SB 343’s prohibition on the use of chasing arrows in many circumstances will create a dilemma for manufacturers with nationwide distribution, because 31 states have laws explicitly requiring that resin codes be identified within the chasing arrows. To minimize litigation risks, manufacturers should further evaluate the logistics required to direct distribution of product packaging to different geographic markets based on states’ divergent regulations.
“The Plastic Pollution Prevention and Packaging Producer Responsibility Act”
In 2022, California adopted the “extended producer responsibility model” with SB 54, which makes manufacturers of single-use plastic products and packaging responsible for that product’s ultimate disposal. Manufacturers, retailers, or wholesalers of single-use packaging and food serviceware (including plastic-coated paper or paperboard, paper or paperboard with plastic intentionally added during manufacturing, and other single-use plastic serviceware) are required to ensure that all such packaging be at least 30% recycled, reused or composted by 2028, 40% by 2030, and 65% by 2032. Much of this reduction will likely be accomplished by shrinking the size of packaging or via use of alternative materials. Indeed, SB 54 requires manufacturers to reduce by 25% the weight and plastic component source for covered materials sold, offered for sale, or distributed in California.
Producers of covered materials will further be required to create and financially contribute to “producer responsibility organizations” (PROs) that must develop a plan for expanding public and private recycling infrastructure to achieve the required source reductions. Once these plans are approved by CalRecycle, the PROs must register each plastic producer member and reimburse local governments for any implementation costs. By promoting inclusion of covered material in collection and recycling programs, SB 54’s expansion of recycling capabilities may further expand SB 343’s definition of materials “considered recyclable.”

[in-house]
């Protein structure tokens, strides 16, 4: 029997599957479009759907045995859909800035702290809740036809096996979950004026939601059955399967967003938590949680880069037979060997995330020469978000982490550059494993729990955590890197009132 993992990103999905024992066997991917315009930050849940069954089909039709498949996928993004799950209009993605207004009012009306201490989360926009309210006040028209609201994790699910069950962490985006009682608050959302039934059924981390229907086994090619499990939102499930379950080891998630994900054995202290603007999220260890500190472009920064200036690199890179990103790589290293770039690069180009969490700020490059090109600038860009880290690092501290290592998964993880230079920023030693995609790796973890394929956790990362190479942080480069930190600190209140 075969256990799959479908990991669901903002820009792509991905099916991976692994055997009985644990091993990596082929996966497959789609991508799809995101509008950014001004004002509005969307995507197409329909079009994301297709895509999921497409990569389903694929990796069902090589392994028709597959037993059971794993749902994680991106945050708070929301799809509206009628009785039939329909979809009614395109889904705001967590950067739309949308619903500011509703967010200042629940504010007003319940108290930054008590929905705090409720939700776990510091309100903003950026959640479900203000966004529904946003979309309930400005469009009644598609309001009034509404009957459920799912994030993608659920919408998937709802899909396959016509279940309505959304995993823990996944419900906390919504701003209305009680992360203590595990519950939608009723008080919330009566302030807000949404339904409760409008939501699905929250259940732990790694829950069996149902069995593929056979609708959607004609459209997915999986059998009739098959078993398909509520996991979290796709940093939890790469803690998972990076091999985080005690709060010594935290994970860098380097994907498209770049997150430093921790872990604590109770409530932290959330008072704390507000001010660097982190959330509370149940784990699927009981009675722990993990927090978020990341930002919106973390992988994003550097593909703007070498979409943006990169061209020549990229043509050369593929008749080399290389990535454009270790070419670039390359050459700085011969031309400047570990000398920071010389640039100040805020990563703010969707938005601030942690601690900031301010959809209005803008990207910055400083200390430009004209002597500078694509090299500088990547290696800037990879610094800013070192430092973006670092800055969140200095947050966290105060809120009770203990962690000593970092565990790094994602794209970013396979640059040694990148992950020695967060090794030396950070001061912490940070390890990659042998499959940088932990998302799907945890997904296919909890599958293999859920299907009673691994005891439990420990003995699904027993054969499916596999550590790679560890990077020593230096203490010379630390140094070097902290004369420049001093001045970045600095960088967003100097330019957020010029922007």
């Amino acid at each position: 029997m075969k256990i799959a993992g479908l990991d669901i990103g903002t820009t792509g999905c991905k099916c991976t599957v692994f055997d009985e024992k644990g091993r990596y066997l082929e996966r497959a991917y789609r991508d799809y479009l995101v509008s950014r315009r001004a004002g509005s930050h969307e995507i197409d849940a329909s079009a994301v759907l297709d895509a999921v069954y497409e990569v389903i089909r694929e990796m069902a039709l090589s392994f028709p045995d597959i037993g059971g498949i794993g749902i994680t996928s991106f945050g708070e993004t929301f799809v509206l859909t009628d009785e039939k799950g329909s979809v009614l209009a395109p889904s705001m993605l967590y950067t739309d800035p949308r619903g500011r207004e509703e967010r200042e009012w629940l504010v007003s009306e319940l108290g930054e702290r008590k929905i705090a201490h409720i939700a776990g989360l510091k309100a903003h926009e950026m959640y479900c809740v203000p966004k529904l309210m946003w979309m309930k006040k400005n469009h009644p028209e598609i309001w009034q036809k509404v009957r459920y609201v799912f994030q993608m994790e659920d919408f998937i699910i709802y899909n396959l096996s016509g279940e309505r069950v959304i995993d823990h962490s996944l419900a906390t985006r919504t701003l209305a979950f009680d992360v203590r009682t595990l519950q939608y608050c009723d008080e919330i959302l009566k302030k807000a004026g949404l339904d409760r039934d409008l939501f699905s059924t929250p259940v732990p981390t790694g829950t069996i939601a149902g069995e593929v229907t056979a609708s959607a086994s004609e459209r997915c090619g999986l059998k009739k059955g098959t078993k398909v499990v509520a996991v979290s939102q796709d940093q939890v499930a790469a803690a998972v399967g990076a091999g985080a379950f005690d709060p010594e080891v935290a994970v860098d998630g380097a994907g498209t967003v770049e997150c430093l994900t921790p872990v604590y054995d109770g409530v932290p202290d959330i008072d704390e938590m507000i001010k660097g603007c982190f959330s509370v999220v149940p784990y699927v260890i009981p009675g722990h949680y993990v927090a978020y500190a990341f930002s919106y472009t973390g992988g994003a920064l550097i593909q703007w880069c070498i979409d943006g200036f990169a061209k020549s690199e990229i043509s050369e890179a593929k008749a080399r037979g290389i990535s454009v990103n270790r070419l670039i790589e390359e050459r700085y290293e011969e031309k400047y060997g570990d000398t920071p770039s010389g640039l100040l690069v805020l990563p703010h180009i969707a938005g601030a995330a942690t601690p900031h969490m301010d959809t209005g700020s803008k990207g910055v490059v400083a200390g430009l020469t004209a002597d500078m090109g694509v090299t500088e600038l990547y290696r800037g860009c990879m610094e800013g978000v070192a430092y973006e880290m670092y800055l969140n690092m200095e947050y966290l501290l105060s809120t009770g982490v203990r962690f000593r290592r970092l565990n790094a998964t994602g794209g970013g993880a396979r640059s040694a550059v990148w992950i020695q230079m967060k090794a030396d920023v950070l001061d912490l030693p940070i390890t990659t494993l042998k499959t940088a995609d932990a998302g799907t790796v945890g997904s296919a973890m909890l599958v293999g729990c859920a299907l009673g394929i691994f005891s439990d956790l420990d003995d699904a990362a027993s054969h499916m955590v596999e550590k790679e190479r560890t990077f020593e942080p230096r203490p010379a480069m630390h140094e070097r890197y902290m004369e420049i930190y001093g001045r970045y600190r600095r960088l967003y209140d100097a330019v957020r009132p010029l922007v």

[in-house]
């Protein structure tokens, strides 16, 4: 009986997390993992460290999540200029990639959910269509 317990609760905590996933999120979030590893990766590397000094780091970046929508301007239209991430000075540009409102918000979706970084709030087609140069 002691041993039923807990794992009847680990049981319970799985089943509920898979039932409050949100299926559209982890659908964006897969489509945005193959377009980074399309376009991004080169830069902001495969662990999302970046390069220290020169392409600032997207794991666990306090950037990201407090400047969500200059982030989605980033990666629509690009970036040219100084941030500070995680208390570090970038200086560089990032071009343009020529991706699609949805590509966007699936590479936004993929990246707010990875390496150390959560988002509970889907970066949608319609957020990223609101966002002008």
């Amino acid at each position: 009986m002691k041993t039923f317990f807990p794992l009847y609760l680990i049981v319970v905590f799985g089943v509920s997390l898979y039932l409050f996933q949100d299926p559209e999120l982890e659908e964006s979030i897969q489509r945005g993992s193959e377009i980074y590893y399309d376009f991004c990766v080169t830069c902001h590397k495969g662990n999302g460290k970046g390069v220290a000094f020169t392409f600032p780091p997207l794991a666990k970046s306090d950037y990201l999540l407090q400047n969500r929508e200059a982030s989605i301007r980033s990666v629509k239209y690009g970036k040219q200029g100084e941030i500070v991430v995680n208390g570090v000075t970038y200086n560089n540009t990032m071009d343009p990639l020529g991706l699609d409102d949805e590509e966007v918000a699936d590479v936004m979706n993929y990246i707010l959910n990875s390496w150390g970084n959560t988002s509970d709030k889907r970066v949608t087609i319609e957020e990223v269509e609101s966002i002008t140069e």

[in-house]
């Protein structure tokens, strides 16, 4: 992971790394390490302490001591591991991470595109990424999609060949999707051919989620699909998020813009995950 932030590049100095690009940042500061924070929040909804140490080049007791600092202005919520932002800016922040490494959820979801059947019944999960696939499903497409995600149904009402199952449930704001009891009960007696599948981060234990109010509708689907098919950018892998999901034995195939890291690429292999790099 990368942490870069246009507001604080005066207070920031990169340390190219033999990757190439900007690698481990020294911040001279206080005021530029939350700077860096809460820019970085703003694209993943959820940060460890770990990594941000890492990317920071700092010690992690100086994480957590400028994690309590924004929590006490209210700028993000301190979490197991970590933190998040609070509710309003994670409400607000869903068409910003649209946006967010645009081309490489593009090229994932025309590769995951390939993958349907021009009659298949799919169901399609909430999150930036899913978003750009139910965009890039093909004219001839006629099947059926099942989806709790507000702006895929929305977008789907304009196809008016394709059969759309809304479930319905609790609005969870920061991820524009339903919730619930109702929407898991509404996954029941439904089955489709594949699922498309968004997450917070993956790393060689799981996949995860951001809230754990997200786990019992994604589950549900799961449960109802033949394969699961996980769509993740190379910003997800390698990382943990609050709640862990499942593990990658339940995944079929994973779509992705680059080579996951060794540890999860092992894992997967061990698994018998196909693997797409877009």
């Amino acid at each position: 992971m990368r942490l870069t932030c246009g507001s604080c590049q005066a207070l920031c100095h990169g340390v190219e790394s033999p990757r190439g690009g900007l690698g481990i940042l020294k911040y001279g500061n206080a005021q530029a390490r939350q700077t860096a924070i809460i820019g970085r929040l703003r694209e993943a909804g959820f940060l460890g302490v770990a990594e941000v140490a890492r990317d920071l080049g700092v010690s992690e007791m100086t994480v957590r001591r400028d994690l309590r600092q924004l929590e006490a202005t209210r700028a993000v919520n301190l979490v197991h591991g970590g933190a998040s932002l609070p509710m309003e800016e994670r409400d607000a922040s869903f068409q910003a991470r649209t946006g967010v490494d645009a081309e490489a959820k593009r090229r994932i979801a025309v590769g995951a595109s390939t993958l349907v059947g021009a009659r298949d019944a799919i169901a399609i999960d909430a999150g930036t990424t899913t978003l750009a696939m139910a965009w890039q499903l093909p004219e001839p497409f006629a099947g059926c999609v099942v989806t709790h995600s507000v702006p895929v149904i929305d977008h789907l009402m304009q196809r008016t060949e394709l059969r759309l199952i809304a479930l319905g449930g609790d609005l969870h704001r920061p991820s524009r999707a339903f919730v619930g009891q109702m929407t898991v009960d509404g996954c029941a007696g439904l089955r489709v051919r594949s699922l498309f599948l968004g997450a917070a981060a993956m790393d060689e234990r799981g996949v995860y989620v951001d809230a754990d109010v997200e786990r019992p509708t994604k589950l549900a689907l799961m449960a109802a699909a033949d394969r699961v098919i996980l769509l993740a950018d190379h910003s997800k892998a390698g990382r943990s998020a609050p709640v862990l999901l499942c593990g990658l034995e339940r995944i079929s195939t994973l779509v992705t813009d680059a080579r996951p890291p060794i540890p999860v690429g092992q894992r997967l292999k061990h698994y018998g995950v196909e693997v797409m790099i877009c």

Litigation Risks Stemming From California’s New Recycling Laws
Several lawsuits have been brought against consumer product companies and manufacturers, alleging that recyclability claims are false unless the company can show that the product will actually be recycled. For example, in 2020, Earth Island Institute brought claims against ten beverage manufacturers, alleging that recyclability claims for plastic soda and water bottles were misleading because most plastics ended up in landfills.
The California Attorney General’s Office is similarly focused on the state’s plastic pollution, which it contends costs the state half a billion dollars each year to clean up and prevent. It recently announced an investigation of the fossil fuel and petrochemical industries for their role in the global plastics pollution crisis. Manufacturers should anticipate continued government interest in plastics pollution and its associated public costs.
Donald E. Sobelman